Chemotherapy-induced peripheral neuropathy (CIPN) is a common dose-limiting side effect of anticancer drugs but lacks an effective treatment strategy. Bee venom or Scolopendra subspinipes (SS) has been used in traditional medicine to treat chronic neuronal diseases. Moreover, pharmacopuncture with BV (BVP) or SS (SSP) produces potent analgesia in humans and experimental animals. In this study, we examined the effect of BVP or SSP into the ST36 acupoint on oxaliplatin-induced mechanical allodynia in mice.
Mice were given a single administration of oxaliplatin (10 mg/kg) at day 0. At day 14, BVP or SSP was injected into ST36 acupoint and mechanical withdrawal thresholds for hind paws were measured for 4 hours.
Acupoint treatment with BVP or SSP significantly reduced mechanical allodynia produced by a single oxaliplatin injection, which was completely prevented by acupoint pre-injection of lidocaine. Intrathecal treatment with yohimbine, an α2-adrenoceptor antagonist, prevented the anti-allodynic effect of BVP or SSP. On the other hand, a high dose of clonidine, suppressed oxaliplatin-induced mechanical allodynia, but produced severe side effects including hypotension, bradycardia, and motor impairment. Combination of BVP or SSP with a lower dose of clonidine produced a comparable analgesic effect without side effects.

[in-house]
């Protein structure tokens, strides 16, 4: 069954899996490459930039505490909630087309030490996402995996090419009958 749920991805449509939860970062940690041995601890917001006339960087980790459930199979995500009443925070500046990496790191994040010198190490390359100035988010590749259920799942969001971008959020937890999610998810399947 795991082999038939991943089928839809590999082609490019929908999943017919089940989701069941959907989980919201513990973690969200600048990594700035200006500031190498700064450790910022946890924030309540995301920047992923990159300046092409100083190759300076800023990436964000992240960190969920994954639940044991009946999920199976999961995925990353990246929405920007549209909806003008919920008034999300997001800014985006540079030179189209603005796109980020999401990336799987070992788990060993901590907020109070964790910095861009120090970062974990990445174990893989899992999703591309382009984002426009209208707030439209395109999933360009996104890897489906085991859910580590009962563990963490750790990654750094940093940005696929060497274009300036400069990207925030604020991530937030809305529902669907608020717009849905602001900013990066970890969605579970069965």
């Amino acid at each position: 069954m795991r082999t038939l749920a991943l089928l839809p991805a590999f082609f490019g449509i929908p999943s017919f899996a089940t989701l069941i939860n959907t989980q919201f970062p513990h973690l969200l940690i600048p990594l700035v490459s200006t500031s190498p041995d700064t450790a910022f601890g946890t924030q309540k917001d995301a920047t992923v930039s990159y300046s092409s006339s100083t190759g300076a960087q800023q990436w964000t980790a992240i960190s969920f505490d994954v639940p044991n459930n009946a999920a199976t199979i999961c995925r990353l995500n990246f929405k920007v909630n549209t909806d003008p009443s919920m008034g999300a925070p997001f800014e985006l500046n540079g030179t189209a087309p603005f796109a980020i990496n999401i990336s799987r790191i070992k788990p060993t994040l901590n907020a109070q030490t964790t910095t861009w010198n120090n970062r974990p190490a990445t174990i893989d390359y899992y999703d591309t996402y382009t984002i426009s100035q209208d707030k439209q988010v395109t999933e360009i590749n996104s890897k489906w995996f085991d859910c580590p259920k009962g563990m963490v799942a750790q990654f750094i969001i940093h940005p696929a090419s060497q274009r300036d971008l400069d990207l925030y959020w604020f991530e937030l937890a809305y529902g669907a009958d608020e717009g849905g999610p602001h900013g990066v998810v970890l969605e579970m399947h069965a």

Our findings demonstrate that BVP or SSP produces an analgesic effect in oxaliplatin-induced pain via neuronal conduction at the acupoint and activation of spinal α2-adrenoceptors. Moreover, a combination of low-dose clonidine with BVP or SSP represents a novel and safe therapeutic strategy for chemotherapy-induced chronic pain.